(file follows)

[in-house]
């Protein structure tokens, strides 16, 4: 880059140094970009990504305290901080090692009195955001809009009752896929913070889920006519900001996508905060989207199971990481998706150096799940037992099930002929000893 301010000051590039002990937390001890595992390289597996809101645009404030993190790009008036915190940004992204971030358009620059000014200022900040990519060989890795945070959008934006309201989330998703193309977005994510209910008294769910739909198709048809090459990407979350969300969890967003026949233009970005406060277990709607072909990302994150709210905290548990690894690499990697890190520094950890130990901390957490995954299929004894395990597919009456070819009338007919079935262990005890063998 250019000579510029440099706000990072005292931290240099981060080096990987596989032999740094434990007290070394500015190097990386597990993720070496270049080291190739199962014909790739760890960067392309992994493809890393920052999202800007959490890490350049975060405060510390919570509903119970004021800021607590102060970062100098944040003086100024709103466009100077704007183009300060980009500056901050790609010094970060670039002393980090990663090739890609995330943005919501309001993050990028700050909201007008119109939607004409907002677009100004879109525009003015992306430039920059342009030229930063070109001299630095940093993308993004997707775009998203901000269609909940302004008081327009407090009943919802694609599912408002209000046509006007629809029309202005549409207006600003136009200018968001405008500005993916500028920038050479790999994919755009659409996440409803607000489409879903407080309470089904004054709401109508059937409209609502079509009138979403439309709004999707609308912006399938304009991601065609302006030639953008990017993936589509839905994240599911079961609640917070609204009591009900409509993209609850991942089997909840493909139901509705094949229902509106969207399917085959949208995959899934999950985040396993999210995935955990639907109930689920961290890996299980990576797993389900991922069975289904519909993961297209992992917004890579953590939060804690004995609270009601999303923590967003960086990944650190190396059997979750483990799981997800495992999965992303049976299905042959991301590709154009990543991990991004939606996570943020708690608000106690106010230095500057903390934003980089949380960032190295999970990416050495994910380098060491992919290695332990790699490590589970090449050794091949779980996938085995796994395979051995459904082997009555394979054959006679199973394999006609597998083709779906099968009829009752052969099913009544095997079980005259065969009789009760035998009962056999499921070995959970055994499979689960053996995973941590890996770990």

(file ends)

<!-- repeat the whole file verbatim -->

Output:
[in-house]
């Protein structure tokens, strides 16, 4: 880059140094970009990504305290901080090692009195955001809009009752896929913070889920006519900001996508905060989207199971990481998706150096799940037992099930002929000893 301010000051590039002990937390001890595992390289597996809101645009404030993190790009008036915190940004992204971030358009620059000014200022900040990519060989890795945070959008934006309201989330998703193309977005994510209910008294769910739909198709048809090459990407979350969300969890967003026949233009970005406060277990709607072909990302994150709210905290548990690894690499990697890190520094950890130990901390957490995954299929004894395990597919009456070819009338007919079935262990005890063998 250019000579510029440099706000990072005292931290240099981060080096990987596989032999740094434990007290070394500015190097990386597990993720070496270049080291190739199962014909790739760890960067392309992994493809890393920052999202800007959490890490350049975060405060510390919570509903119970004021800021607590102060970062100098944040003086100024709103466009100077704007183009300060980009500056901050790609010094970060670039002393980090990663090739890609995330943005919501309001993050990028700050909201007008119109939607004409907002677009100004879109525009003015992306430039920059342009030229930063070109001299630095940093993308993004997707775009998203901000269609909940302004008081327009407090009943919802694609599912408002209000046509006007629809029309202005549409207006600003136009200018968001405008500005993916500028920038050479790999994919755009659409996440409803607000489409879903407080309470089904004054709401109508059937409209609502079509009138979403439309709004999707609308912006399938304009991601065609302006030639953008990017993936589509839905994240599911079961609640917070609204009591009900409509993209609850991942089997909840493909139901509705094949229902509106969207399917085959949208995959899934999950985040396993999210995935955990639907109930689920961290890996299980990576797993389900991922069975289904519909993961297209992992917004890579953590939060804690004995609270009601999303923590967003960086990944650190190396059997979750483990799981997800495992999965992303049976299905042959991301590709154009990543991990991004939606996570943020708690608000106690106010230095500057903390934003980089949380960032190295999970990416050495994910380098060491992919290695332990790699490590589970090449050794091949779980996938085995796994395979051995459904082997009555394979054959006679199973394999006609597998083709779906099968009829009752052969099913009544095997079980005259065969009789009760035998009962056999499921070995959970055994499979689960053996995973941590890996770990």